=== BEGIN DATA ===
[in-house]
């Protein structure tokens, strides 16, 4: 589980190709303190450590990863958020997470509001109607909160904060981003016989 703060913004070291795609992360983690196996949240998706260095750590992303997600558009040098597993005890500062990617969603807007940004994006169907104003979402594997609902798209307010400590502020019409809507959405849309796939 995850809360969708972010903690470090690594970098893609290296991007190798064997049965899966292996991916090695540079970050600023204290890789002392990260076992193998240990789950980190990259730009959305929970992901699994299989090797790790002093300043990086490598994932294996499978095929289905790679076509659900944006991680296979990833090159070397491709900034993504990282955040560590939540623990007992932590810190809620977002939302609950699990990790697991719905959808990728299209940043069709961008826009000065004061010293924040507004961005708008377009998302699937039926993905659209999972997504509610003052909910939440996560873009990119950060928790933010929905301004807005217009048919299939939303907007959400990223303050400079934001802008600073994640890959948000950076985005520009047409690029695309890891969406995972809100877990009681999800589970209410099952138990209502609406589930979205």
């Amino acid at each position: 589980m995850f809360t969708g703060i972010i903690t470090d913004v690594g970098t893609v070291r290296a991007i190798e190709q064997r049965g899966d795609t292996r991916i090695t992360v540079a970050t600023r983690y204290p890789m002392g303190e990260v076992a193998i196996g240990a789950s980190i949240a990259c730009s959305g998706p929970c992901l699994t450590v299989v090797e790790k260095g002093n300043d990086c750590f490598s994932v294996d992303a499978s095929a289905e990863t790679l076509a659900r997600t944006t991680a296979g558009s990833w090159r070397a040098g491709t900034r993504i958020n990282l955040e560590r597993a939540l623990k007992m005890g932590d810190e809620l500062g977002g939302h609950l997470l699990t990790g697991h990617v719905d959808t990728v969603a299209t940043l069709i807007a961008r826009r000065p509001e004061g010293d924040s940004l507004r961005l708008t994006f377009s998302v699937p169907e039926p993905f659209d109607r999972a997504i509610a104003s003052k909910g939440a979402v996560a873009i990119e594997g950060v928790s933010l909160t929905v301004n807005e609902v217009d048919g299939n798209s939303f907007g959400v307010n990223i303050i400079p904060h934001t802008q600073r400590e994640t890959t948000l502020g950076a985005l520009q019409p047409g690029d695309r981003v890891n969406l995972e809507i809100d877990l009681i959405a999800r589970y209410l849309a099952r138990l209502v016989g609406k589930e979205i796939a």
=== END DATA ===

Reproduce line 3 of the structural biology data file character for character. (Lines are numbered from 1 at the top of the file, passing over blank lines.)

């Amino acid at each position: 589980m995850f809360t969708g703060i972010i903690t470090d913004v690594g970098t893609v070291r290296a991007i190798e190709q064997r049965g899966d795609t292996r991916i090695t992360v540079a970050t600023r983690y204290p890789m002392g303190e990260v076992a193998i196996g240990a789950s980190i949240a990259c730009s959305g998706p929970c992901l699994t450590v299989v090797e790790k260095g002093n300043d990086c750590f490598s994932v294996d992303a499978s095929a289905e990863t790679l076509a659900r997600t944006t991680a296979g558009s990833w090159r070397a040098g491709t900034r993504i958020n990282l955040e560590r597993a939540l623990k007992m005890g932590d810190e809620l500062g977002g939302h609950l997470l699990t990790g697991h990617v719905d959808t990728v969603a299209t940043l069709i807007a961008r826009r000065p509001e004061g010293d924040s940004l507004r961005l708008t994006f377009s998302v699937p169907e039926p993905f659209d109607r999972a997504i509610a104003s003052k909910g939440a979402v996560a873009i990119e594997g950060v928790s933010l909160t929905v301004n807005e609902v217009d048919g299939n798209s939303f907007g959400v307010n990223i303050i400079p904060h934001t802008q600073r400590e994640t890959t948000l502020g950076a985005l520009q019409p047409g690029d695309r981003v890891n969406l995972e809507i809100d877990l009681i959405a999800r589970y209410l849309a099952r138990l209502v016989g609406k589930e979205i796939a």